The pound sterling forecast has continued to rebound off some of the more recent lows rising to 1.1095 so far today on the GBPEUR interbank rate, and 1.2505 on the GBPUSD interbank rate. Such levels seemed very distant only a few days ago when fresh lows of 1.09 on GBPEUR and 1.2256 GBPUSD were confirming the fears and expectations that sterling was not performing well.
Whether this recovery is the beginning of a fresh spike or a taking of profits by investors, following many weeks of decline for sterling is still unclear. GBPEUR interbank rates had been as high as 1.15 at the end of April and over 1.28 in early June.
It would not be surprising for the fundamental reasons for sterling weakness to remain in place, that being a direction of travel on Brexit that indicates a no-deal, and the poor state of the UK economy as a result of the health and economic effects of COVID-19.
However, markets do not always follow guaranteed paths, since they are merely a reflection of investors attitudes and sentiments. As we have seen in the last 72 hours, the sentiments which were pulling the pound down seemingly in one direction, have to an extent reversed as sterling finds support. This highlights the danger of holding on, hoping exchange rates will just continuously go in your favour, whichever direction it is that you wish for it to go.
Perception is Vital in the currency Markets, is the UK Headed for a V-shaped Recovery?
Sometimes in the market when all the news continues to be quite negative, further negative news of a similar nature doesn’t necessarily continue to trigger worse moves. We know the UK might be headed for no-deal and we know that the UK economy is a poor state. Further bad news here can therefore be taken for granted and might start to lose its weight as the market looks for other more interesting news.
In the words of Aldous Huxley, ‘There are things known and there are things unknown, and in between are the doors of perception’. This tells us a little about how we can look at events in different lights, as the markets may sometimes do, and it can change the outlook for a currency.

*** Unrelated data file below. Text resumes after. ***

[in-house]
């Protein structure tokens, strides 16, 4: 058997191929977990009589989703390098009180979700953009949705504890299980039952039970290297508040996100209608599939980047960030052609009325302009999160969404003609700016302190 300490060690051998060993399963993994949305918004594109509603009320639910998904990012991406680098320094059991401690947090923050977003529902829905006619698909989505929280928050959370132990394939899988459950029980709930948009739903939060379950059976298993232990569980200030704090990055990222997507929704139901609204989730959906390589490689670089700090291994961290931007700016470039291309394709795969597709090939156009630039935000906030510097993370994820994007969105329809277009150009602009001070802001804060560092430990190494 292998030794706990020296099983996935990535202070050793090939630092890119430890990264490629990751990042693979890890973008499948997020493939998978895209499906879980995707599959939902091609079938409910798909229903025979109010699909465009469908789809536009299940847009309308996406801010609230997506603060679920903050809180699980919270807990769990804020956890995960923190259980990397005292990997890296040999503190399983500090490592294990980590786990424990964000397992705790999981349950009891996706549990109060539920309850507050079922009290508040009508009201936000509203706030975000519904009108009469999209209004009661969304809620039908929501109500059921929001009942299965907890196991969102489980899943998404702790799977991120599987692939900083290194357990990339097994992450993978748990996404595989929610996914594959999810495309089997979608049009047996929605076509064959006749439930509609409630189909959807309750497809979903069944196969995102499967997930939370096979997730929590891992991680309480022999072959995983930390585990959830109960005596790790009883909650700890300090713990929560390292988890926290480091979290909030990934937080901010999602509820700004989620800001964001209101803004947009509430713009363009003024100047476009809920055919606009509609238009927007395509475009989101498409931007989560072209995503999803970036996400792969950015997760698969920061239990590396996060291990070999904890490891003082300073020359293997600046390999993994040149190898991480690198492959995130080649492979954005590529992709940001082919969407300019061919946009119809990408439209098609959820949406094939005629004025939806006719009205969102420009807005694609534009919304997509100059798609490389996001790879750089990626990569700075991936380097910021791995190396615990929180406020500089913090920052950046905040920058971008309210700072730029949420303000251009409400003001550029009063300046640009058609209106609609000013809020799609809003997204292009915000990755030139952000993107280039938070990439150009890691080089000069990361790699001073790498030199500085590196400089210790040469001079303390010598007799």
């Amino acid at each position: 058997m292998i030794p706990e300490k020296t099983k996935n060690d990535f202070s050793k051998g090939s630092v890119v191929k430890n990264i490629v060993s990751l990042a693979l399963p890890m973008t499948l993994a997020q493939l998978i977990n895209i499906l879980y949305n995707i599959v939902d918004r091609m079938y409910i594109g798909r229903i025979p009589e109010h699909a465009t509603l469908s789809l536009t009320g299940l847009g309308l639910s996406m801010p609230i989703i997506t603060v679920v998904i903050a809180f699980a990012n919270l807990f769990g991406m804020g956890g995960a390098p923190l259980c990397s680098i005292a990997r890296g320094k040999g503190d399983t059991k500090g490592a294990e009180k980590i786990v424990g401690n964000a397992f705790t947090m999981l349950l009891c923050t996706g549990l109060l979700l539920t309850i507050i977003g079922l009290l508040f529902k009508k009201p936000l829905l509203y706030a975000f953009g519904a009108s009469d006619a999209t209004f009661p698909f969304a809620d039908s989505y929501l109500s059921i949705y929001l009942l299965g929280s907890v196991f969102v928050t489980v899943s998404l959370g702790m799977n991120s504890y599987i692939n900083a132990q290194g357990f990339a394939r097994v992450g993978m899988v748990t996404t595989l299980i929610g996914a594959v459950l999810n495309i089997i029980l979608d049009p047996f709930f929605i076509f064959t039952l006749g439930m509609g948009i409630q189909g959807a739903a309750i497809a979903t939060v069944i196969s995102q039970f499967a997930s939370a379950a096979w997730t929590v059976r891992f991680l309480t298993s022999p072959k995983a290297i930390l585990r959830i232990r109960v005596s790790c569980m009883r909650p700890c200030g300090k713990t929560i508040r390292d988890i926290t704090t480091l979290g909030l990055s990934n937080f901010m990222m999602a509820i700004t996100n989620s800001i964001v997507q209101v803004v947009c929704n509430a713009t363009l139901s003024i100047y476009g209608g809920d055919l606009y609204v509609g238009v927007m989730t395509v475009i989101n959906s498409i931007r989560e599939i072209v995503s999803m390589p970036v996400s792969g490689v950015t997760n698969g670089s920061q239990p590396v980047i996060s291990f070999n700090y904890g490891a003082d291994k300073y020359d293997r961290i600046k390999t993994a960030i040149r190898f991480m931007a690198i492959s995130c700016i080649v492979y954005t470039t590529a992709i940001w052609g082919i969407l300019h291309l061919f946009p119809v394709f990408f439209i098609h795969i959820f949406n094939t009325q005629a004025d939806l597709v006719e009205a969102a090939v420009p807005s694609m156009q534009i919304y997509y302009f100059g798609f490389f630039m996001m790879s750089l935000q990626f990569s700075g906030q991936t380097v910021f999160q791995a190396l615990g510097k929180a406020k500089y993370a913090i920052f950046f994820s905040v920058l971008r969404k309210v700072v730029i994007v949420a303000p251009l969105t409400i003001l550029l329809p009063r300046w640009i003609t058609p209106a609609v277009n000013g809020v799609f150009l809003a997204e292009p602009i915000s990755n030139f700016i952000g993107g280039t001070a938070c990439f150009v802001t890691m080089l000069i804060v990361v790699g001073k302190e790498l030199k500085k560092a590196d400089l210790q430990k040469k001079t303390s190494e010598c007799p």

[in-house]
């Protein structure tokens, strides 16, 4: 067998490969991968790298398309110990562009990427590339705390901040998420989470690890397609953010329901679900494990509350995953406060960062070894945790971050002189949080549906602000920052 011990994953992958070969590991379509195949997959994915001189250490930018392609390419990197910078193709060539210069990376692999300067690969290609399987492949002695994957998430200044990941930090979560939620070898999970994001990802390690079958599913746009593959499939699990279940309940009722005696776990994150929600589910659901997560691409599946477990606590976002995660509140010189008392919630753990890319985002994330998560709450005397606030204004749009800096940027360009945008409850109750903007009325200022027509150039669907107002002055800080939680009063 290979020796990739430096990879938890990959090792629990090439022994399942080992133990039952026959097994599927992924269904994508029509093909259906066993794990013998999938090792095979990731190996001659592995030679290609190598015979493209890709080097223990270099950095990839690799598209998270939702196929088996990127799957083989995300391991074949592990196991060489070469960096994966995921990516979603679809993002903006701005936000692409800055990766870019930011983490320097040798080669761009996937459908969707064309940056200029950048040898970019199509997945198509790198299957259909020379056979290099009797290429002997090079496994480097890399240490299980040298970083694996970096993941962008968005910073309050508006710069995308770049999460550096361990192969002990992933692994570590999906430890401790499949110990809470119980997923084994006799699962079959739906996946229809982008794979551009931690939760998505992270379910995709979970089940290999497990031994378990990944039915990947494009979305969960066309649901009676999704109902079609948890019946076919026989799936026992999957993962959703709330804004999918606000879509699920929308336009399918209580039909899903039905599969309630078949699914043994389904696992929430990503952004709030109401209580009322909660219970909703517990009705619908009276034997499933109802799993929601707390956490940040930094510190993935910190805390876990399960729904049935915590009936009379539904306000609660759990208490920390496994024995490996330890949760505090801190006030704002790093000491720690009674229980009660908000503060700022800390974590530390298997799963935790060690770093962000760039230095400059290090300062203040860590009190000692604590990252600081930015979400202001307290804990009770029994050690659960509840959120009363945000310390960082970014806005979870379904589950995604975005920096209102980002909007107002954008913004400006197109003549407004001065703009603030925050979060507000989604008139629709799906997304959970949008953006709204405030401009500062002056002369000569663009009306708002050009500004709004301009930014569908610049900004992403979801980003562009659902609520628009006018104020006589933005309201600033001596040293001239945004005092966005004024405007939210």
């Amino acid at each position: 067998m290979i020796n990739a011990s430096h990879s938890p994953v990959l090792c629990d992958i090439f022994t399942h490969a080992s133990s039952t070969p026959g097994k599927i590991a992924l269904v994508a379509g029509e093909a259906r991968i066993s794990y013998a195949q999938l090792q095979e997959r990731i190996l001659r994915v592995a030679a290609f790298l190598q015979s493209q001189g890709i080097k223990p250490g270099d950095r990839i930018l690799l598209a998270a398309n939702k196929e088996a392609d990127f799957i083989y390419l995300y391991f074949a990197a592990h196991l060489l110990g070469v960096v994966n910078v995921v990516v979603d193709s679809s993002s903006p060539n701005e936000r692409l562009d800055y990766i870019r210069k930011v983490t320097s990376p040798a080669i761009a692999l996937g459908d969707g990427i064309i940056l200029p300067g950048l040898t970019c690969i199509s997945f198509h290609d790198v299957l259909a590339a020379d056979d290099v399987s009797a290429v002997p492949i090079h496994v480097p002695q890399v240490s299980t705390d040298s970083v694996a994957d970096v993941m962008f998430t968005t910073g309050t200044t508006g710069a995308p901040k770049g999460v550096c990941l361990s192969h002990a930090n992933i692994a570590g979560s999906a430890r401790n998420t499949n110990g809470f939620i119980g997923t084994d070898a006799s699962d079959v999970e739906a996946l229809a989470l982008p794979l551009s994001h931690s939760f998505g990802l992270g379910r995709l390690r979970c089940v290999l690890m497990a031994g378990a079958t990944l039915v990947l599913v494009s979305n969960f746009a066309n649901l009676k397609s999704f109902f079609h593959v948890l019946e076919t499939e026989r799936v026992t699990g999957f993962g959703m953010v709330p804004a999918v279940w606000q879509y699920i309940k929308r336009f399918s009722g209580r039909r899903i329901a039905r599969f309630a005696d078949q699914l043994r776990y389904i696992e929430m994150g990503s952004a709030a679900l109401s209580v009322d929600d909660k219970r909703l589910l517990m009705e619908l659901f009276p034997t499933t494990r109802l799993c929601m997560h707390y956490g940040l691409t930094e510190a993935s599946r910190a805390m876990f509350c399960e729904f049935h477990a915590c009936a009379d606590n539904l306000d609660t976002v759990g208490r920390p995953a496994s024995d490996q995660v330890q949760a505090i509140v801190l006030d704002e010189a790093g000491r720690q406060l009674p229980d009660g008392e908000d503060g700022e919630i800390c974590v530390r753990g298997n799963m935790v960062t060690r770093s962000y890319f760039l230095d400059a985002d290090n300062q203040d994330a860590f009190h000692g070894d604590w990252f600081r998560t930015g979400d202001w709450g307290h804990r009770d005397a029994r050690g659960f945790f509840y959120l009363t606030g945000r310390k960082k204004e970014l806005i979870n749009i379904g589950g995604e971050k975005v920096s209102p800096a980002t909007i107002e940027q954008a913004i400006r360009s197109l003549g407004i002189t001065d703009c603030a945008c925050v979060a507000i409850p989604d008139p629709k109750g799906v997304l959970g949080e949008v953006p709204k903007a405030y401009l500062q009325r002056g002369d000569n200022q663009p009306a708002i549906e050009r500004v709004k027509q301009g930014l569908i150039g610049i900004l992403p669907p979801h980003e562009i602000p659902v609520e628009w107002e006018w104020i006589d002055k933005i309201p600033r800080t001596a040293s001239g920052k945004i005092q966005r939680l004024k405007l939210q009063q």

So for sterling, the recent comments this week from the Bank of England Chief Economist Andy Haldane, that he was seeing evidence of a ‘V-shaped’ recovery, was some perhaps surprising good news that might have helped to trigger a little more optimism.
It can be argued that the FX markets have been pricing in the possibility of the Bank of England extending their QE (Quantitative Easing program) or considering negative interest rates. The comments from Mr Haldane on Tuesday perhaps make this slightly less likely. Andy Haldane also was the only dissenter at the last Bank of England interest rate decision where he indicated he didn’t feel more stimulus was necessary.
With the perception for the pound having been so poor for many weeks now, so much so that Reuters reported that number of best against sterling rose to their highest since November in June, the argument would go that any signs now perhaps things are not as bad as the initial thoughts, could lead to the pound surprising many and recovering some of the more recent losses in the short term.
What Other News is Coming up to Move the Pound and Currency Markets For the Rest of This Week?
For today, we have the latest Construction data for the UK at 09.30 am, before Eurozone Unemployment at 10 am and then one of the most key releases of the month, the US Non-Farm Payroll data for the US. The US Unemployment numbers released at the same time might also be vital for not just the US Dollar, but also the Australian and New Zealand dollars amongst others, as the possible swings in global sentiment triggered by the news help to shape global attitudes on risk, thereby influencing a wide range of currencies.
If you are selling the Australian dollar for the pound, you might want some positive US economic news, to help encourage global confidence which would typically help the Aussie dollar to rise in value.
Tomorrow is the latest UK Services data, a key release for the UK economy at 09.30 am. This will provide the latest snapshot of the largest contributor to UK growth, estimated to account for around 80% of the UK economy.
Such data will be crucial in determining not only whether Andy Haldane is correct in his estimations of the UK economy ahead, but also whether the pound is likely to be able to continue this current run of form, or whether it will ultimately be remaining a poor performer in the market’s eyes. As quoted above, it is all about the perception and how this ‘known’ information will support the perception of the ‘unknowns’.
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